‘Happening daily’: Vancouver Island nurses raise concerns about open drug use in hospitals


B.C. nurses say their health is increasingly at risk because of the fumes being caused by drug users who are openly smoking drugs inside hospitals in the wake of decriminalization.

The concerns were raised after a memo from officials in Northern Health was leaked, causing a major stir in the legislature Thursday.

The memo said decriminalization is linked to rising open drug use inside hospitals, and it instructed nurses to both allow it and not intervene.

The memo read, in part, “patients can use substances while in their rooms,” and that staff should “not call RCMP to go through personal belongings for a patient and do not call security to do the same.”

“Staff do not remove personal items from the patient’s room, even if there is a knife or something considered as a weapon under four inches long…” the memo adds.

On Thursday, B.C. Health Minister Adrain Dix said the memo was worded poorly and that no drug use or weapons are allowed in hospitals.

Vancouver Island nurse’s response

Critics have jumped on the topic, calling it outrageous, while nurses told CHEK News that the issue is happening across the province, including on Vancouver Island.

Nurses say they have to walk through toxic plumes of fentanyl from people smoking drugs, and it got so bad that one Island nurse was told not to breastfeed her child out of fear that the milk may be contaminated from drugs she had been exposed to at work.

A Victoria General nurse and union steward who spoke with CHEK News on Thursday said the issue has gotten progressively worse since decriminalization.

“I can definitely tell you it’s happening daily,” said Laura Martin, Victoria General Hospital nurse.

“I have people in tears on a daily basis talking to me about their exposure incidents and the incidents of violence and the impacts that has had on them, whether today or last week,” she said. “And the fear of reporting, because when they have reported nothing has changed.”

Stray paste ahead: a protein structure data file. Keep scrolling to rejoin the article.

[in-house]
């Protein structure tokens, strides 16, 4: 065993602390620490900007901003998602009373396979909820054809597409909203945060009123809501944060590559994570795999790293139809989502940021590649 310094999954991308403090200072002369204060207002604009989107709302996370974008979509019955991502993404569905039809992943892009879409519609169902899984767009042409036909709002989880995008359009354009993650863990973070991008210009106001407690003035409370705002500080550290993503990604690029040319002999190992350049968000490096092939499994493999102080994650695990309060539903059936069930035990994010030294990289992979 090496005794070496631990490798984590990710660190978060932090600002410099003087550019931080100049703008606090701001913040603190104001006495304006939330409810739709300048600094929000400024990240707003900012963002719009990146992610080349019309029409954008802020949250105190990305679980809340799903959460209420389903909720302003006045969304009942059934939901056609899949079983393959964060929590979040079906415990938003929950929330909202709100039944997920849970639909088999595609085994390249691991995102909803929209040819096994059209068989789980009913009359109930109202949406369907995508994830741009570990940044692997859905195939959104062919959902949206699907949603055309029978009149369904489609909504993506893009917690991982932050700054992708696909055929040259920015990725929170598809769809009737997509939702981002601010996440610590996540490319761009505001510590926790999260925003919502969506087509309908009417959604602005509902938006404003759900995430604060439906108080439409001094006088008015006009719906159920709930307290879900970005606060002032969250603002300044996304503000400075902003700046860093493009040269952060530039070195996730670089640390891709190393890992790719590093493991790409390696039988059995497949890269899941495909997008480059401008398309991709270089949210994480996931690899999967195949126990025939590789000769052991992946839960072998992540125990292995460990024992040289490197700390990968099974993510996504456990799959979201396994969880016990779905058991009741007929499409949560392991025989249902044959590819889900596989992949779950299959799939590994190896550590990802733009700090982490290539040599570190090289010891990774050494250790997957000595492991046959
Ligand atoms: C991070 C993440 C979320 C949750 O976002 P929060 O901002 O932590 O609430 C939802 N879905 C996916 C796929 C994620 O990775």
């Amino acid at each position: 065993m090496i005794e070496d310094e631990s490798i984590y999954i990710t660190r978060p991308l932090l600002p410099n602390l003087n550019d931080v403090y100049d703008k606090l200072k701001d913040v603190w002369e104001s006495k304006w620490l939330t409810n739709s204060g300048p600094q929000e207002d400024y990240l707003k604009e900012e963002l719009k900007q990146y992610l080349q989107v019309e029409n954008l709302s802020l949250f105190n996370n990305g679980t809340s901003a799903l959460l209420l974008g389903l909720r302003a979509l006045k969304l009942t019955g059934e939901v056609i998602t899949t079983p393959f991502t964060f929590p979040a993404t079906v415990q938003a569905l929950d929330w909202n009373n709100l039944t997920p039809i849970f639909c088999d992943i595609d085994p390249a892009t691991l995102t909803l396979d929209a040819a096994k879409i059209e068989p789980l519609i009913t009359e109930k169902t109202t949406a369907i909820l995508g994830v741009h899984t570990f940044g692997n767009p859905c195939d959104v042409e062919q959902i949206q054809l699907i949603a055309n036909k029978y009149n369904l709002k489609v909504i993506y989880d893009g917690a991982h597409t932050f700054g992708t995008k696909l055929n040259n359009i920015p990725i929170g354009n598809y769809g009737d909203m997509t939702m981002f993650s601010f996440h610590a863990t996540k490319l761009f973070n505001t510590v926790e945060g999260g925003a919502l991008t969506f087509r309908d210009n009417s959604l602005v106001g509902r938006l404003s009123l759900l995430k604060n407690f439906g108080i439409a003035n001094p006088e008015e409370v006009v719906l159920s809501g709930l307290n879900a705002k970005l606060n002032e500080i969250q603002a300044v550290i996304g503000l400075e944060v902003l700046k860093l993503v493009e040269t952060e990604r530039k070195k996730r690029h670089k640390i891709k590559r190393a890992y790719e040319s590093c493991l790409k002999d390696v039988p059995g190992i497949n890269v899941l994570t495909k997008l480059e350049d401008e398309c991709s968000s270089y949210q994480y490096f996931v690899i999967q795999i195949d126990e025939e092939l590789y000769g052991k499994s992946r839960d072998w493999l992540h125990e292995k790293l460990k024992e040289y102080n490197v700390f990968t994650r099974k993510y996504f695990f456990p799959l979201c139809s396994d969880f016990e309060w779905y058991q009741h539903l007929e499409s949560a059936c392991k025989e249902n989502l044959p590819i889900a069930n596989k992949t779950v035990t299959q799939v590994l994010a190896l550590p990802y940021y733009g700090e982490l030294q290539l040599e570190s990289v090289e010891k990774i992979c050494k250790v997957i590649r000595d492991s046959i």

Decriminalization in B.C.

On Thursday, the premier said he was unwilling to concede there was a link between decriminalization and the issues in the hospital system.

“That simply because we understand addiction and want to give these people opportunities does not mean you can use drugs anywhere you want,” said B.C. Premier David Eby.

“That’s why we introduced a new law to restrict drug use around places that everybody would expect, around the doorways of business, around parks, bus stops and certainly the rules apply in hospitals. You can’t smoke in hospitals,” he said.

“There is a serious addiction epidemic in this province, down the West Coast of the United States and growing in other places like Alberta that we are coming to terms with. Decriminalization did not cause the epidemic.”

At the legislature Thursday, politicians heard that a drug particulate sensor was installed in the new baby ward at Victoria General Hospital due to drug use by parents and families, and the need for staff to don respirators and move vulnerable babies.

Island Health says that’s partially true, but the device is a smoke detector and not a drug particulate sensor. It adds that it’s been installed in the Emergency Department, though more have been ordered for the maternity ward.

Rob Shaw

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